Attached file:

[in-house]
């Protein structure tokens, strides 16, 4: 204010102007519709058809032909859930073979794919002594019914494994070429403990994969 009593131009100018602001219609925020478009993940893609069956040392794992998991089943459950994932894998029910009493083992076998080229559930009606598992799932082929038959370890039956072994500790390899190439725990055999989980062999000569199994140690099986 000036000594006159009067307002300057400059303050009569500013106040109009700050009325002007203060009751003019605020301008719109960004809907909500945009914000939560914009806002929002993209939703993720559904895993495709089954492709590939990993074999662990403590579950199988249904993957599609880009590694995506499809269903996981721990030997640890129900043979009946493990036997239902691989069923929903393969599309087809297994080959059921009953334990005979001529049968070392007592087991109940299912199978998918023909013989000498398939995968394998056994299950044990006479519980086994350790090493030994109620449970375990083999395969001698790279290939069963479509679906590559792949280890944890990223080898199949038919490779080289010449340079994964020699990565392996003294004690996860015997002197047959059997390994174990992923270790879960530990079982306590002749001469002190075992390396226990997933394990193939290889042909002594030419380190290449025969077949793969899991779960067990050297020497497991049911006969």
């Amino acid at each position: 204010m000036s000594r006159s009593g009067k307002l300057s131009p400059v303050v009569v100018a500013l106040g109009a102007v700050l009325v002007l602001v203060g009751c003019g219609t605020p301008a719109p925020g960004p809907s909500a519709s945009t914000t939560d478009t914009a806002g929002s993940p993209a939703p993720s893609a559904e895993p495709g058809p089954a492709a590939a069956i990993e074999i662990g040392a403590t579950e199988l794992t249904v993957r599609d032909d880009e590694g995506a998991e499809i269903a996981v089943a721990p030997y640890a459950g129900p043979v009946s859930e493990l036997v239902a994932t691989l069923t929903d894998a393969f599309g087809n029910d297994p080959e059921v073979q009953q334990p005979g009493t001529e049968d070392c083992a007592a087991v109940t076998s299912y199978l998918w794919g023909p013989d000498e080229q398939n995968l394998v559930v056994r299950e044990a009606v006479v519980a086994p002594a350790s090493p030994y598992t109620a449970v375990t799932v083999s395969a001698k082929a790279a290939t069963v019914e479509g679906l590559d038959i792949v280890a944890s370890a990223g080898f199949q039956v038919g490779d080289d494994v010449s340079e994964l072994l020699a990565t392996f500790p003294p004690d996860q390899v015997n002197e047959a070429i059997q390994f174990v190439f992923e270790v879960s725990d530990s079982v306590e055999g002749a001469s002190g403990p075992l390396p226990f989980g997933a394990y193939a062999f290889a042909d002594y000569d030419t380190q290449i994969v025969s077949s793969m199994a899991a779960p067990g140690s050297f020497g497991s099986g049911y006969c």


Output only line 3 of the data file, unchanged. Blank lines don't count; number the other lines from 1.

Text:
């Amino acid at each position: 204010m000036s000594r006159s009593g009067k307002l300057s131009p400059v303050v009569v100018a500013l106040g109009a102007v700050l009325v002007l602001v203060g009751c003019g219609t605020p301008a719109p925020g960004p809907s909500a519709s945009t914000t939560d478009t914009a806002g929002s993940p993209a939703p993720s893609a559904e895993p495709g058809p089954a492709a590939a069956i990993e074999i662990g040392a403590t579950e199988l794992t249904v993957r599609d032909d880009e590694g995506a998991e499809i269903a996981v089943a721990p030997y640890a459950g129900p043979v009946s859930e493990l036997v239902a994932t691989l069923t929903d894998a393969f599309g087809n029910d297994p080959e059921v073979q009953q334990p005979g009493t001529e049968d070392c083992a007592a087991v109940t076998s299912y199978l998918w794919g023909p013989d000498e080229q398939n995968l394998v559930v056994r299950e044990a009606v006479v519980a086994p002594a350790s090493p030994y598992t109620a449970v375990t799932v083999s395969a001698k082929a790279a290939t069963v019914e479509g679906l590559d038959i792949v280890a944890s370890a990223g080898f199949q039956v038919g490779d080289d494994v010449s340079e994964l072994l020699a990565t392996f500790p003294p004690d996860q390899v015997n002197e047959a070429i059997q390994f174990v190439f992923e270790v879960s725990d530990s079982v306590e055999g002749a001469s002190g403990p075992l390396p226990f989980g997933a394990y193939a062999f290889a042909d002594y000569d030419t380190q290449i994969v025969s077949s793969m199994a899991a779960p067990g140690s050297f020497g497991s099986g049911y006969c």